And the fact of the matter is that today most developing nations have proven themselves capable of effecting economic growth under a wide variety of political systems. Political development has been much less visible. Hence, the central issue today would seem to be not how much political development should be sacrificed to achieve economic growth but the reverse, how much economic growth need be sacrificed, if any, in order to achieve political development. For if the group of social market democracies is to grow in the world, transitions to democracies need be effected. Transitions to democracy require not only a human rights policy, but the promoting of all forms of organized participation in a society — via the strengthening of a free press and radio, a free labor union movement and the myriad of organizations that make up the institutional life of a pluralist society.
b) The Ends as Process — Pluralism
America is not just a liberal democracy, it is a pluralist society. Implicit in our institutional life is the view that man is multifaceted. No single underlying force determines man’s nor society’s evolution. Once above subsistence, family, religious, ethnic, and cultural considerations share the stage with economic forces in determining the course of society’s development. It is this multifaceted vision of man which makes pluralism an intrinsic part of our nation’s value system.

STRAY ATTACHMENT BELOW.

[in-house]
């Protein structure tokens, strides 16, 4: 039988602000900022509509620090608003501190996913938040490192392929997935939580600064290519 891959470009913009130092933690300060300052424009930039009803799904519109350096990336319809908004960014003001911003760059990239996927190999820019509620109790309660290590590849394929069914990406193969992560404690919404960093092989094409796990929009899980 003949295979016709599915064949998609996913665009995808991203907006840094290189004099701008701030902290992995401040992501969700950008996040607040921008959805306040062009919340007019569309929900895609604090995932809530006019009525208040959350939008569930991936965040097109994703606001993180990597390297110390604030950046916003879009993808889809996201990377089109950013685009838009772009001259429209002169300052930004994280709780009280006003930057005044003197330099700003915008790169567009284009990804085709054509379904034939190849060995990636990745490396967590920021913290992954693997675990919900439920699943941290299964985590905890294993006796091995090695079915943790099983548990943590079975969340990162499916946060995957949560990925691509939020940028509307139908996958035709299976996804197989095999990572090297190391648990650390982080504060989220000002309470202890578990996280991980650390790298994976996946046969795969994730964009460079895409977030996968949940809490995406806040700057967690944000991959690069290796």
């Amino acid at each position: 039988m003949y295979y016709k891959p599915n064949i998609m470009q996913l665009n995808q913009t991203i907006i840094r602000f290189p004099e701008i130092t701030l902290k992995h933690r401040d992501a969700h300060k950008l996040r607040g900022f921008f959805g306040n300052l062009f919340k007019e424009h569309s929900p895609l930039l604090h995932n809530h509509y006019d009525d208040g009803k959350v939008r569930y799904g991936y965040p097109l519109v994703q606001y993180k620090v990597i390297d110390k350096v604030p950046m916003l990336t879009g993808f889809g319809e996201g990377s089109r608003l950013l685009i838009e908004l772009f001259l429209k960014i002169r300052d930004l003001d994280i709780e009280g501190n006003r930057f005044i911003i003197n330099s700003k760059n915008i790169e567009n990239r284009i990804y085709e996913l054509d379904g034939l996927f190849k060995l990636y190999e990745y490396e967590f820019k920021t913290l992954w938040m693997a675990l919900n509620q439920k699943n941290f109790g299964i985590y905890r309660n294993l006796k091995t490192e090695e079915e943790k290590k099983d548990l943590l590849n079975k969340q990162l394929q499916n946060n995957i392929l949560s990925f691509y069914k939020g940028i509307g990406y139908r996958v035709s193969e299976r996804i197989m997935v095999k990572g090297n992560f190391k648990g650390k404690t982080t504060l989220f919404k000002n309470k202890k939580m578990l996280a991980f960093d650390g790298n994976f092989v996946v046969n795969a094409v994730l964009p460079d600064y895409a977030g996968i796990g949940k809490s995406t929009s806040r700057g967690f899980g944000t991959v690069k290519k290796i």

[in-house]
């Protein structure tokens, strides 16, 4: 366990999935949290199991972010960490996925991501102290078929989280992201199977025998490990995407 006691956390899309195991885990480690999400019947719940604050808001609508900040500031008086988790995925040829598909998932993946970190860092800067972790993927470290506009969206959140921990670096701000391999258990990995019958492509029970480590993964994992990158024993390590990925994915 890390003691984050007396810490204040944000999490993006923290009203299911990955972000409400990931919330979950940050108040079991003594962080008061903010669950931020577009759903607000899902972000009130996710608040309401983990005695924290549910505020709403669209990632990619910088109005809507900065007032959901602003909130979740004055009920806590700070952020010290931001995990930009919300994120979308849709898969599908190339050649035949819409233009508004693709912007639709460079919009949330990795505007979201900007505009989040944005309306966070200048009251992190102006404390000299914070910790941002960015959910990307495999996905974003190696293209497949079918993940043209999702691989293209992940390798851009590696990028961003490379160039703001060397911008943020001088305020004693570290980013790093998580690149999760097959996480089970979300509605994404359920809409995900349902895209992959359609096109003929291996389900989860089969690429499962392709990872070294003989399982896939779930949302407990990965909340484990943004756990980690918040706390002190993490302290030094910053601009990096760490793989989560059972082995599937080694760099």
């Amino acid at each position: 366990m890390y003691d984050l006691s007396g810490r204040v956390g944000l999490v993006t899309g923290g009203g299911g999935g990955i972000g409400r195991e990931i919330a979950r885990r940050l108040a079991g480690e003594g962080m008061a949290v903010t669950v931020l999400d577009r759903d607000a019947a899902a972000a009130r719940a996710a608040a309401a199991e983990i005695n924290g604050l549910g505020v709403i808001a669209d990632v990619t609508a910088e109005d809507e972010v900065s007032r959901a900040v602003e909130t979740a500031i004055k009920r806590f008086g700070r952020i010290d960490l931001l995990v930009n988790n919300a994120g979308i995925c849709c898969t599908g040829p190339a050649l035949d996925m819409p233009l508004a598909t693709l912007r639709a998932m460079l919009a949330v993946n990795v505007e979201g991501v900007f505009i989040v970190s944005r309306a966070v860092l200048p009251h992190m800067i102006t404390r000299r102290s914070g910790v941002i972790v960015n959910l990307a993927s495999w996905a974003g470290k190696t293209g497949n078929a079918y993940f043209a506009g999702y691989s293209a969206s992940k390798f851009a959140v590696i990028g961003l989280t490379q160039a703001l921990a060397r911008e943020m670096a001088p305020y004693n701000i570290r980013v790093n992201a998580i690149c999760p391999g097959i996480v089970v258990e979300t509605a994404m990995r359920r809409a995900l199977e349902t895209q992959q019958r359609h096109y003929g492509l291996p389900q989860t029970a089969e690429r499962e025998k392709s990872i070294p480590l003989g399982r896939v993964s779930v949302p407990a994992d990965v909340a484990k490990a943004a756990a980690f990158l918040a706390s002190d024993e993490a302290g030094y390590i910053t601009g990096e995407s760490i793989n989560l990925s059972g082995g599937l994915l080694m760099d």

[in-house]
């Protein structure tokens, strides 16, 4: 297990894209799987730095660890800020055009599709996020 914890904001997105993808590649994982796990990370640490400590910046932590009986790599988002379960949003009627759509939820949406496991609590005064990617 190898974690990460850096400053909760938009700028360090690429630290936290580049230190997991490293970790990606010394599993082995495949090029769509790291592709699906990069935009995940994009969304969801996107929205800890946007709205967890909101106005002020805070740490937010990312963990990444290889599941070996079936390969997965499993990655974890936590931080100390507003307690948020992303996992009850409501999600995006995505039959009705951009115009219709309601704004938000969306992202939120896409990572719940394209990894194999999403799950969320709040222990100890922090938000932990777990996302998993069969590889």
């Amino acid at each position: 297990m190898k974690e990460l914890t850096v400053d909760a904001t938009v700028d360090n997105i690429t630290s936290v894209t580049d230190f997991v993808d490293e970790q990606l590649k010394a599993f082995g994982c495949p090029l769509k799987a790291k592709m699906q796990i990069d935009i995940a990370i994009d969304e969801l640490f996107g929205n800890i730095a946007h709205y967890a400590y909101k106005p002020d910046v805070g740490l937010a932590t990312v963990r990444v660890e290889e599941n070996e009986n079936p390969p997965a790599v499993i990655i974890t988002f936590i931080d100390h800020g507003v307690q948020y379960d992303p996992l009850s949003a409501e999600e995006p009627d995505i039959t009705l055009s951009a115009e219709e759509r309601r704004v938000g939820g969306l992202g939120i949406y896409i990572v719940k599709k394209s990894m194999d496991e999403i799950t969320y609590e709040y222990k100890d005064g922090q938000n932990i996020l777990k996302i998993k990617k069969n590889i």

Yet pluralism has not been at the forefront of our foreign policy. A strength of communism is that it has natural allies in every country — all those that share its essentially monistic view of life. The US often and mistakenly tries to imitate this technique — looking for local allies solely among those who share America’s specific values (or more crudely simply those who define themselves as pro-American). Yet our strength lies in another direction. Insofar as the US-Soviet confrontation is concerned, pluralism suggests that all who are not against us are for us.
We need not require identity of shared values. Islamic, Christian democratic, social democratic, ethnic and nationalist movements are all our natural allies — whether they think of themselves as pro- or anti-American — for each represents a legitimate expression of an important aspect of man, and in this sense is compatible with our pluralistic vision of man even when some of these may themselves not be very pluralist. For this is the significance of a pluralistic vision — that it is open to development on all fronts, not just one; that no force is given primacy except it be that of freedom, as a condition for the possibility of realizing man’s multiple temporal ends. Since there exist in all societies a wide variety of groups and forces, working for their own specific visions, these will naturally resist the imposition of any monistic and hegemonic vision, such as marxism. Our objective, thus — at least in a minimum sense — should not be to create or support only such movements as share our own precise values in order to counter the communists, but to support all those pluralist forces that naturally will rebel against the imposition of any hegemonic structure to society (Marxism among them).